The Florida Keys are well known as the home to endangered sea turtles, stately blue herons and other bird life, fish from scores of species and a flourishing herd of tiny, shy Key deer.
The Children’s Animal Farm, managed by the sheriff’s office, houses about 150 domestic and exotic animals from 45 species.
And it benefits both the animal “residents” and the jail inmates who help take care of them.
“This is an animal sanctuary, and we take in animals that have been abandoned, abused, confiscated or donated,” said animal farm supervisor Jeanne Selander. “They come to us because they need a home, and we give them a forever home.”
“Farmer Jeanne” oversees a crew of inmate “trusties” who help look after the animals. All are screened and classified as being safe to work outside the detention center and interact with the public.
“The inmates working on the farm benefits the farm, because we have a workforce that can actually help care for the animals,” said Jeanne. “And it’s beneficial to the inmates because they get to be outside, get to work with the animals, get to feel like they’re making a difference — and a lot of them say they appreciate being able to give back to the community.”
Trusties feed, water and care for animals that range from goats, sheep, pigs and miniature horses to Kramer the emu, a pair of armadillos, an alligator, kinkajous, lemurs named Kelsey and King Julien, and a 70-year-old African spurred tortoise dubbed Albert. They also build habitats, paint and repair fences.
“It’s calming, very calming,” said trusty Michael Hernandez. “Keeps you out of trouble, keeps your mind focused. You know you’re in the outside world.”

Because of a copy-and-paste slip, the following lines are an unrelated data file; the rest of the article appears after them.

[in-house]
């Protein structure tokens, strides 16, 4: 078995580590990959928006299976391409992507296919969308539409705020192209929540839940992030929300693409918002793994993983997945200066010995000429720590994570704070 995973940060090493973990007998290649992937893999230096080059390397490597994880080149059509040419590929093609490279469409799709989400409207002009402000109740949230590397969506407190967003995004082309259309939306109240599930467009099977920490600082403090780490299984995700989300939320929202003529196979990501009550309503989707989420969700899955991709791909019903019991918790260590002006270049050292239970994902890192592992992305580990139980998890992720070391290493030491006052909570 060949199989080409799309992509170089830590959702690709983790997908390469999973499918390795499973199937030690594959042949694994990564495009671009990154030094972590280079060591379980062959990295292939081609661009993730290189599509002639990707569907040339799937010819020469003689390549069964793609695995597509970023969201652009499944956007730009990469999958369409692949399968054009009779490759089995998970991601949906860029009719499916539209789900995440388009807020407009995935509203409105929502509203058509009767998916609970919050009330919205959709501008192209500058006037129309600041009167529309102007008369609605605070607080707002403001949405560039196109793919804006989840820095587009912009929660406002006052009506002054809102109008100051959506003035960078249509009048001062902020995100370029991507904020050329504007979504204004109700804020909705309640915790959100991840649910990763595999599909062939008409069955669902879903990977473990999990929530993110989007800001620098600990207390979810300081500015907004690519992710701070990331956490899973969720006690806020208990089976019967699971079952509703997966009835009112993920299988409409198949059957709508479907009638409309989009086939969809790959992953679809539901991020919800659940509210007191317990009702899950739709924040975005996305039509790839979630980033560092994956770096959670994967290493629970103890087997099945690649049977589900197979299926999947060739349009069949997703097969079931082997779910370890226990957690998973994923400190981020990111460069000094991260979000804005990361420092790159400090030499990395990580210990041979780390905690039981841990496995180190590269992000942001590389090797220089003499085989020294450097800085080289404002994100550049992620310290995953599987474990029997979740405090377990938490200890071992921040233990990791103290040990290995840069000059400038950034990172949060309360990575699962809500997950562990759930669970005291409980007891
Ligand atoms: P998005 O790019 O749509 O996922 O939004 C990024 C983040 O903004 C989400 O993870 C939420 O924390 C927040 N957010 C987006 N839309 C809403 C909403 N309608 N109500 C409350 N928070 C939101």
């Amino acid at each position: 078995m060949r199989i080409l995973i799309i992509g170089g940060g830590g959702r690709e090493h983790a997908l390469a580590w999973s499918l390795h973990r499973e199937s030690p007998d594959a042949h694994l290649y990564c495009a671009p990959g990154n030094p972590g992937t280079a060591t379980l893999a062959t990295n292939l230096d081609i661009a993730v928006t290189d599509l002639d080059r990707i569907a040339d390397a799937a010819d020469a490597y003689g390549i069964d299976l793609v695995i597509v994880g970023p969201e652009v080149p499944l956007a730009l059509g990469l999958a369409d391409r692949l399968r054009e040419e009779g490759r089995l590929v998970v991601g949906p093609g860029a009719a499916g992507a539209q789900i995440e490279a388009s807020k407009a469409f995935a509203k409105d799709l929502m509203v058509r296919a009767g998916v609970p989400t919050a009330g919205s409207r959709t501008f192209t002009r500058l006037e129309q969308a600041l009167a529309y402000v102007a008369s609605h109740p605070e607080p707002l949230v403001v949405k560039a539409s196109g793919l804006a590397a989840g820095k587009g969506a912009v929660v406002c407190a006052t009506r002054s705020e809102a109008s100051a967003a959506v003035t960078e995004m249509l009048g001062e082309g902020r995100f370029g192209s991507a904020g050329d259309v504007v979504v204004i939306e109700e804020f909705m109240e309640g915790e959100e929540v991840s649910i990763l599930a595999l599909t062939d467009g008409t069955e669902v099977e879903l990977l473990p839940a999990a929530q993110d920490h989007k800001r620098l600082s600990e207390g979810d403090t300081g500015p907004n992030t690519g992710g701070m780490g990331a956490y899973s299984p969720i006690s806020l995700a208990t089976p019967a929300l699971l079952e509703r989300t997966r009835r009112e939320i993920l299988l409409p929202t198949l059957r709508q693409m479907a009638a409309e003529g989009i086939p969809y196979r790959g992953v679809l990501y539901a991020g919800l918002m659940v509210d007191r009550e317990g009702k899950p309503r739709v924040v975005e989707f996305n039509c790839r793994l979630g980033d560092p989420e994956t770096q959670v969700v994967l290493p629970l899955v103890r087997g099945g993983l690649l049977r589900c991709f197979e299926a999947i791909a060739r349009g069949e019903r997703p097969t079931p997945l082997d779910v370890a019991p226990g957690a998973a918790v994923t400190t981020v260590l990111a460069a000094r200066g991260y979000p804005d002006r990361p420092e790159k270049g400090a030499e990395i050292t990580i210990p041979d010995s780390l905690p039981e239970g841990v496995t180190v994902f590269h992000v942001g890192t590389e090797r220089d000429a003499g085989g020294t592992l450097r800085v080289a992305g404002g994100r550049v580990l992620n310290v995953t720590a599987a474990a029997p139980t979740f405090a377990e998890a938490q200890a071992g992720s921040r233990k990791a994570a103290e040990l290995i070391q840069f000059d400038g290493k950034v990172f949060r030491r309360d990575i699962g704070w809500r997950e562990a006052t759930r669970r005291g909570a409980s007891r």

The farm began in 1994 in an open area underneath the jail facility (which was built on stilts).
Its first inhabitants were some homeless ducks, who were joined shortly by a blind horse found abandoned in the Miami area. Inmates built a pen for the horse, subsequently named Angel, and the population expanded from there.
“As far as I know, this is the only facility of its kind in the country and maybe even the world,” said Farmer Jeanne. “I have not found anywhere else that has a petting zoo at a jail.”
The facility is open to the public on the second and fourth Sunday of each month. Scores of families and kids stop by to observe and interact with the animals, and trusties introduce the visiting kids to selected sanctuary inhabitants.
Admission to the one-of-a-kind farm is free, but donations are accepted and much appreciated.
The only indications of the jail setting are barbed wire atop the tall surrounding fences and the orange detention jumpsuits worn by inmate workers.
Michael Hernandez, who describes himself as an “animal person,” recently said he wanted to continue spending time at the farm even after the end of his jail term.
“I’m hoping to visit the farm to do some more work, paint some more, play with the animals some more — you know, so they won’t forget me,” he said.